When The Time Machine ended and the credits began to roll, the first thing my mother said was, “Well, that was stupid.” My thoughts were echoing the sentiment. It started out so well, but somewhere near the 20-minute mark it delved into stupidity and never recovered.
For a movie that starts out as well as The Time Machine does, what the fuck happened? How did it get from point A (promising) to point B (terrible) in six seconds flat? I think it was right about the time when Alexander Hartdegen (Guy Pearce), a reasonably logical guy, says to himself, “In order to understand why I cannot change the past, I must go to the future.” Huh?
Maybe my mind isn’t working on the same complex, mathematician plane as Alexander’s, or maybe it’s just stupid. After all, the screenplay was adapted by John Logan, whose pen committed the following atrocities on the film world: Star Trek: Rollerball, Gladiator, and Bats. I’m not saying Logan’s a bad writer (really, most of the awfulness of his scripts are not initially his fault, and I’d take the rewrite money and sacrifice what little artistic integrity I have if I were in the same position), but this unreasonable lapse in logic is actually what spurs the plot in motion. The least they could do is have it make sense.
I read the original story by H.G. Wells when I was a kid, and I saw the 1960 movie. I barely remember either of them, but what I do remember is that in both cases, the time traveler didn’t really have some illogical reason for traveling into the future. He just wanted to explore. He had this whole time machine built; what the hell else was he going to do with it?
Because this is the 21st century, and every protagonist’s action has to have some kind of romance-induced explanation, all that’s changed. Alexander doesn’t build the time machine to see if such a thing was possible; he builds it because his only love was shot by a mugger, and he wants to go back and save her. And he doesn’t travel hundreds of thousands of years into the future just to see what the fate of the earth is; rather, he does it because he needs to answer his burning question: “Why can’t I change the past?”
This is almost interesting. Really, it is. When it first starts out, and Alexander’s fiancee is shot right after he proposes to her (gotta love that), and he’s driven to build the time machine out of a combination of guilt and love— that’s interesting. And when he actually does travel back to that fateful night to save her, only to see her die again in a different way, it sets up a fatalistic conundrum: is it simply impossible to save her because she was meant to die, or was it just coincidental bad luck? That’s interesting, and these are the kinds of baffling paradoxes upon which great sci-fi is built.
But neither of those questions, nor any of the others that are raised and dismissed in the first act of the movie, are answered. Instead, they concentrate on the one that doesn’t make any sense, and Alexander is determined to travel to the future to figure out why he can’t change the past.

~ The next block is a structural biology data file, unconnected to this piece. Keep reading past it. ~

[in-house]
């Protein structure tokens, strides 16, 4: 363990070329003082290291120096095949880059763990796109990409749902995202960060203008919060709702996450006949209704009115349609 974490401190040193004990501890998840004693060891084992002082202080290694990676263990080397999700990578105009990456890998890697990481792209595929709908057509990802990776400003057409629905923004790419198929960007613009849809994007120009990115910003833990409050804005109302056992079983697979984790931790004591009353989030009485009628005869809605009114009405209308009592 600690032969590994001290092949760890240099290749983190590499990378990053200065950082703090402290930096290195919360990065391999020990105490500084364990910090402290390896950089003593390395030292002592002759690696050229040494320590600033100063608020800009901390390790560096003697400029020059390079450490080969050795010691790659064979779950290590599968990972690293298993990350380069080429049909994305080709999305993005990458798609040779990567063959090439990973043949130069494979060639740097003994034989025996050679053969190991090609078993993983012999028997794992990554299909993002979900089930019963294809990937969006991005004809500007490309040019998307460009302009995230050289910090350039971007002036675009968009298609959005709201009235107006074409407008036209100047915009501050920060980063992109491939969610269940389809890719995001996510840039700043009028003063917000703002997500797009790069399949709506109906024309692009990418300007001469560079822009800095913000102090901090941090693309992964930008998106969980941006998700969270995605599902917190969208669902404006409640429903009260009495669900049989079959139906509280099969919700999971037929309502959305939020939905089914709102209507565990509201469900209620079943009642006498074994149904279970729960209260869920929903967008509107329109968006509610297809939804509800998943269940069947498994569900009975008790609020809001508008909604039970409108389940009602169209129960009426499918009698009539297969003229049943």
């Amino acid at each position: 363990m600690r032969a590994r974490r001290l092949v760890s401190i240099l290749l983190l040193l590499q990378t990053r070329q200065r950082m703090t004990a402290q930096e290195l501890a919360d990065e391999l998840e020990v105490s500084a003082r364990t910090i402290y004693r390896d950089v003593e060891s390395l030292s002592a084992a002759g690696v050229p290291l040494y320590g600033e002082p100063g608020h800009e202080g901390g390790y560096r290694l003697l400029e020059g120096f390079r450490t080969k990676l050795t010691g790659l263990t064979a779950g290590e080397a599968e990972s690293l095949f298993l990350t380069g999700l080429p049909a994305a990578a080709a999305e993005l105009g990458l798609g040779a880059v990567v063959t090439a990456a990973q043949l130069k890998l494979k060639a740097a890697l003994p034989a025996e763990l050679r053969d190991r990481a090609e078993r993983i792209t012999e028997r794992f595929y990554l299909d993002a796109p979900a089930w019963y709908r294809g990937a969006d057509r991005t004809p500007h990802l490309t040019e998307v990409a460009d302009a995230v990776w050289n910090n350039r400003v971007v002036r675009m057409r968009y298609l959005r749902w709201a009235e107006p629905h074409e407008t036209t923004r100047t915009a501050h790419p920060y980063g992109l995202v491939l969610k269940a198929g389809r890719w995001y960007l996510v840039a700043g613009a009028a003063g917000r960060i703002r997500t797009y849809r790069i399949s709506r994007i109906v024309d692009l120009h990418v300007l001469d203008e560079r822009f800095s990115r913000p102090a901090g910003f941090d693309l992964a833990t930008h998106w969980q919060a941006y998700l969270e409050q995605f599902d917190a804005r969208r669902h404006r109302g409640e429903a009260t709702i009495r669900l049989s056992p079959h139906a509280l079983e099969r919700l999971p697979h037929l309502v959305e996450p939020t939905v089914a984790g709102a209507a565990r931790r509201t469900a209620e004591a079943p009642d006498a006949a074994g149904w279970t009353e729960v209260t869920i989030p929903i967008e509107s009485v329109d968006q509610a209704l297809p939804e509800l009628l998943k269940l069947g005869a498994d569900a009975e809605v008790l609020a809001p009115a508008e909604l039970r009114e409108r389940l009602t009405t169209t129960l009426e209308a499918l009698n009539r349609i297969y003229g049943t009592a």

So Alexander takes a little trip to 2030, where the first moon colony is about to be established, and he meets the 7-Up guy, who gives him some backstory on the future. Then he zips ahead seven more years, only to find out that the entire world is about to be destroyed in a hail of lunar chunks and high tides because the little moon colony thing accidentally, uh, blew up the moon. Alexander decides maybe this isn’t the best future to answer his question about the past, so he keeps going forward.
What follows are elaborate special-effects sequences involving traveling hundreds of thousands— at one point even hundreds of millions— of years into the future, all of which are impressive. And the sequences with the Morlocks are pretty neat— much cooler than the blue-painted ape-like guys from the older film. But none of it mattered to me because I was still trying to figure out what the fuck the deal was— why was he there? When the fundamental plot point doesn’t make any sense, it’s hard to really give a shit about anything that happens afterward.
All of this stuff with the Eloi, who now apparently live in giant pumpkin seeds attached to cliff walls and borrowed their clothes from the Lost Boys in Hook (if I remember, in the book and the original movie, they were more of an ancient Rome-type society), and the Morlocks— it’s all crap. It’s contrived, it’s pretty boring, and it’s worthless.
It builds to a dramatic conclusion in which Jeremy Irons, dressed up in his Edgar Winter Halloween costume, explains a lot of hackneyed crap about the way their society works (they are both evolved from humans, Jeremy Irons is a third race that can control all of their minds, etc., etc.). Then he gets into a fight with Alexander, who does some hoodoo with the time machine to get rid of the Morlocks once and for all. It also destroys his machine, but no matter— he’s happier there. He’s home. The end.
What the fuck?
Rating: ** (out of four; it barely deserves it, but the special effects, make-up, set design, etc., were all very well done— its shittiness was hidden behind some pretty nice-looking packaging)